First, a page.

Tuesday Jul 22
Pinckneyville Post
 
    

Share news & pictures

post_it_button

Ask Red

Like it? Share it!

Login

By Jeff Smyth

I spent a few days on business in Houston recently and, of course, I heard a lot about Texas pride. Anything Texas is irreproachable among Lone Star residents.  They wear the state flag on their clothing as a designer statement, they incorporate it in their business logos and they hang it from their balconies. They write songs romanticizing the Texas spirit. Of course, while most of the rest of nation continues to suffer an economic malaise, Texas has boot-scooted to nearly full employment. By those measures alone, one can understand why they are a proud people.

I experienced similar state pride when I lived in Arizona but for different reasons; we were in a natural wonderland with the grandest of canyons, towering Ponderosa pines and weather that just compelled you to be active. We knew we were in a special placed that deserved our reverence.

I haven’t, however, ever felt an inkling of pride in my native state, Illinois. Instead, with a corrupt government, suppressing taxation and a major city in which people are being shot at war zone rates, being from Illinois is nothing to crow about.

Be as honest as Abe, as a fellow Illinoisan, do you ever find yourself bragging about hailing from the Prairie State? I thought not.  Sure, regional and local pride abound. Southern Illinois is such a contrast from the remainder of the Land of Lincoln that many of us wish for it to become its own state. As often as this notion crops up (and it has from time-to-time for more than 100 years) it’s not likely to happen. We are too poor a region that’s in the grip of a Chicago political machine that looks at us not as one of them, but as a branch of the family no one invites to reunions. For that matter, people in Cook County couldn’t even tell you where southern Illinois begins. Is it south of Kankakee, Springfield, Salem, or all of the above?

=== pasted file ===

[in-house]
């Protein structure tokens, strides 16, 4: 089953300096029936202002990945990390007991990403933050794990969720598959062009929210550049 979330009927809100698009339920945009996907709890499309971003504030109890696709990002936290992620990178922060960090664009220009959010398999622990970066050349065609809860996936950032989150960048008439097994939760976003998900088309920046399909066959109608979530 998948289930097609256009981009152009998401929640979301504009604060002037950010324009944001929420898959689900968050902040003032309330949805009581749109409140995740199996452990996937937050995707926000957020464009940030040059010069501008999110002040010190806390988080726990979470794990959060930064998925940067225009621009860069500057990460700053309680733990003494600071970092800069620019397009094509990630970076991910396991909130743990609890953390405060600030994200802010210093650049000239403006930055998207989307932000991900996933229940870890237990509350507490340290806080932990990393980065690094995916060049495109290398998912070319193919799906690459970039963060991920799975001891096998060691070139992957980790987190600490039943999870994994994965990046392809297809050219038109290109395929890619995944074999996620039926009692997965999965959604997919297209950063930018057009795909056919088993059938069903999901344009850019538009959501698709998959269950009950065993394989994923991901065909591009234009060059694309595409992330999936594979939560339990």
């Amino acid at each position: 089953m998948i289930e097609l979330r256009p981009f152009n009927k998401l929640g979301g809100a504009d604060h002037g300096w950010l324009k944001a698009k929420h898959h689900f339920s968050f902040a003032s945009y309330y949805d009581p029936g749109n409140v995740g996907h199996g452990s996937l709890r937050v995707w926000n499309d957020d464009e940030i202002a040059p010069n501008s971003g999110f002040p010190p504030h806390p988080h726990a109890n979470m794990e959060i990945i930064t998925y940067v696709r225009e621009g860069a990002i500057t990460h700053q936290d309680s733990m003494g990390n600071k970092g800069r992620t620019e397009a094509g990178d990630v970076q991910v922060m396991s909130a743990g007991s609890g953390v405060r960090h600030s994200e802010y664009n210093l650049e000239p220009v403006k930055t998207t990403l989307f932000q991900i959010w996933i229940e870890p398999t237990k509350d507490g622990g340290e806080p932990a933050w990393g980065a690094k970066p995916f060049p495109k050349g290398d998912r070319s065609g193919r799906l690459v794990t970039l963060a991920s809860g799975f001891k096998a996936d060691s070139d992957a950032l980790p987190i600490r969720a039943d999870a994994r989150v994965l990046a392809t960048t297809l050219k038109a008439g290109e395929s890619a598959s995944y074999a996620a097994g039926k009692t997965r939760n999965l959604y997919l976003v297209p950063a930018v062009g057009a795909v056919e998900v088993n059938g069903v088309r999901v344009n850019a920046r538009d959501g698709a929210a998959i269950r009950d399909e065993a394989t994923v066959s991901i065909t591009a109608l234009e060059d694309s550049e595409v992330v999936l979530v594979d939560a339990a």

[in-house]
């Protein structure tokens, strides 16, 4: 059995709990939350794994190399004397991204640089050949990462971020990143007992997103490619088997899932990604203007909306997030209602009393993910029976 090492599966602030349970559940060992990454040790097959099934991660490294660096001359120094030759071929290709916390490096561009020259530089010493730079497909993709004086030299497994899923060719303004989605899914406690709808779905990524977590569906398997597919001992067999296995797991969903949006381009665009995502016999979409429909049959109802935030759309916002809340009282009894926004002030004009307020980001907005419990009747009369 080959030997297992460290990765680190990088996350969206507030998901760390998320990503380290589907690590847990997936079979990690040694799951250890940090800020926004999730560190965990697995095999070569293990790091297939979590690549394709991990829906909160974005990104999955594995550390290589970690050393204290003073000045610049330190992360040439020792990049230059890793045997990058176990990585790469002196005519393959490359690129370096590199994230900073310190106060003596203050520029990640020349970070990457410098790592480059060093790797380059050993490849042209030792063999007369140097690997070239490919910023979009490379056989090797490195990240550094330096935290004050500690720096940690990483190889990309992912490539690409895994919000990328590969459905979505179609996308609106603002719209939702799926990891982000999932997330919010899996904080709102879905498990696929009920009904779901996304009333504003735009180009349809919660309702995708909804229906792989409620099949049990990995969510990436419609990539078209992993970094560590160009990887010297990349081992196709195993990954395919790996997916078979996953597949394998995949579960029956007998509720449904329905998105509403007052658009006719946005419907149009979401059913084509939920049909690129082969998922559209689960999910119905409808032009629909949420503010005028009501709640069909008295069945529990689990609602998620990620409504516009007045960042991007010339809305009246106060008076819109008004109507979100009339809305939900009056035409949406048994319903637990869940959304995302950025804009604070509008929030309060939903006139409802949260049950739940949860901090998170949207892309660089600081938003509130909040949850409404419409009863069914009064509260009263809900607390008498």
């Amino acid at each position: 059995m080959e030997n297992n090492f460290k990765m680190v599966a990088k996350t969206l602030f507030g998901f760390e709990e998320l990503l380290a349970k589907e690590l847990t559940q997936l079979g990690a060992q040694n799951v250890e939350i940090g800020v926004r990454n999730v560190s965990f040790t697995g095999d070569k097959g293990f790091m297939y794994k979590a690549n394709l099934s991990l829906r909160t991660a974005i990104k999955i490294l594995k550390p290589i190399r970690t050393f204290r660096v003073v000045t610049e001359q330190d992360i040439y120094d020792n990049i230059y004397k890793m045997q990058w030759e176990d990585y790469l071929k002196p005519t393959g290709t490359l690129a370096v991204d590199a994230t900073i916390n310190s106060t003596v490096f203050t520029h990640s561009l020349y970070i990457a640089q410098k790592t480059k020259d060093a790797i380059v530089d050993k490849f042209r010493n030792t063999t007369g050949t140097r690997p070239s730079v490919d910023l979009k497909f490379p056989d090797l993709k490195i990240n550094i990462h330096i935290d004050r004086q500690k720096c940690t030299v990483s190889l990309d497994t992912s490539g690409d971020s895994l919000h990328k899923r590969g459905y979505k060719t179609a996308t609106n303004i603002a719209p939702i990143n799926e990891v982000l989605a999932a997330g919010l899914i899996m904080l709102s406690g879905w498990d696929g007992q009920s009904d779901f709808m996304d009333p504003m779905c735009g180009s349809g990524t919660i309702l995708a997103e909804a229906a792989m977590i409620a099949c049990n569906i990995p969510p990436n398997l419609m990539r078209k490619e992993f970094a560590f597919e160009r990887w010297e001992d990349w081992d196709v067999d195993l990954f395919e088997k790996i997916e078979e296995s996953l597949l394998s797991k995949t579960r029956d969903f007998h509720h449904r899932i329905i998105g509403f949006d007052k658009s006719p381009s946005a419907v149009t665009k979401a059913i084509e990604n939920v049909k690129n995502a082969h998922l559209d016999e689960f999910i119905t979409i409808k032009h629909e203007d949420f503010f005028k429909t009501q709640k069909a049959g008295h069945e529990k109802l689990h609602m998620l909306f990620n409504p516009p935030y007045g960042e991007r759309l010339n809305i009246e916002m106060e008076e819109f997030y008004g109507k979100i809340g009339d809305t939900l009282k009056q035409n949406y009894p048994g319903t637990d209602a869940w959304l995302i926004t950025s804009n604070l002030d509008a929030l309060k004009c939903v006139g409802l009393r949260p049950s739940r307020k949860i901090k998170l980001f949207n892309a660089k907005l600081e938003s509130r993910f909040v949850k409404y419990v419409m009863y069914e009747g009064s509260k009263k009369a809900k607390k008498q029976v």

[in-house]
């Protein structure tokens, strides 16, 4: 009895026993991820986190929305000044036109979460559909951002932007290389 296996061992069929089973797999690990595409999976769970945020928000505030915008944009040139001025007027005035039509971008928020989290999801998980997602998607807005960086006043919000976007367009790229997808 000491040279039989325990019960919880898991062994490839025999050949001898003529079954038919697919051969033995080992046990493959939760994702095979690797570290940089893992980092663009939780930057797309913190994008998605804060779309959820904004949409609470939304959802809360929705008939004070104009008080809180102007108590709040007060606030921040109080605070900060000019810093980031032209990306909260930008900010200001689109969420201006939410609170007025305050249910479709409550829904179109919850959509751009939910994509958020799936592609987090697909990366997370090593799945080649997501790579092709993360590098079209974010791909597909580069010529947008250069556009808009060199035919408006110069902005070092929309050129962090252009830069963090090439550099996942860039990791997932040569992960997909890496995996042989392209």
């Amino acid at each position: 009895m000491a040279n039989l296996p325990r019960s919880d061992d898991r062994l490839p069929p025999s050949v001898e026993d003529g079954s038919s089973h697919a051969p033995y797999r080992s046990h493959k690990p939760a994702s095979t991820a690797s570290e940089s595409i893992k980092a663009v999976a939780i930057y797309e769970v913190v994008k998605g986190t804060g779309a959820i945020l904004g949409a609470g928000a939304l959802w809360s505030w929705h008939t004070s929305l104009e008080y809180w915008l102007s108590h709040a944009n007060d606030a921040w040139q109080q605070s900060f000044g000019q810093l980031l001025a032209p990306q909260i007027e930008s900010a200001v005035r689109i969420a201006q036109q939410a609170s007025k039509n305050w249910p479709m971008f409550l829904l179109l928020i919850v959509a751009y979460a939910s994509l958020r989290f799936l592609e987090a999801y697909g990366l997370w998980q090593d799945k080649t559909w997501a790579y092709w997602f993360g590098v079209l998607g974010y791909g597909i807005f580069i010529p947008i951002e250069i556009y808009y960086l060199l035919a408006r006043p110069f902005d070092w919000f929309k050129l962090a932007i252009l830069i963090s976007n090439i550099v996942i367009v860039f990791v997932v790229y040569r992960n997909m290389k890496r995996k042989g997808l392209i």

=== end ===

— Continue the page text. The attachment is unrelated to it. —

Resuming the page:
As much as there is contrast between Texas’s pride and Illinois’s lack of it, the same is true in each state’s governors. Texas Gov. Rick Perry has made frequent trips to Illinois in attempt to poach businesses. He presents a compelling argument. Taxes are low (there is no state income tax), $8 billion in surplus brims from state coffers (Illinois is grappling with a more than $6 billion deficit), there is growth in wages, according to the U.S. Bureau of Labor Statistics, increased 3.3 percent the first six months of 2014 (Illinois’s a mere 0.03 percent) and unemployment is low at 5.1 percent (7.1 percent here).

What is Gov. Pat Quinn’s response aside from some snarky lines in an op-ed piece in the Chicago Tribune regarding Perry’s Illinois forays as being a boost to Illinois tourism? Nothing tangible other than he wants to renege on his promise to repeal the 47 percent “temporary” income tax increase he begged for three years ago and make it permanent. Money, by the way, that was support to pay down debits and replenish pension funds only to be squandered by bloating government.

Perry doesn’t need to steal Illinois businesses. I’m sure he just likes to come up here and tweak Quinn’s nose. As Illinoisans, we don’t defend our governor because we understand we have little to throw back at Perry.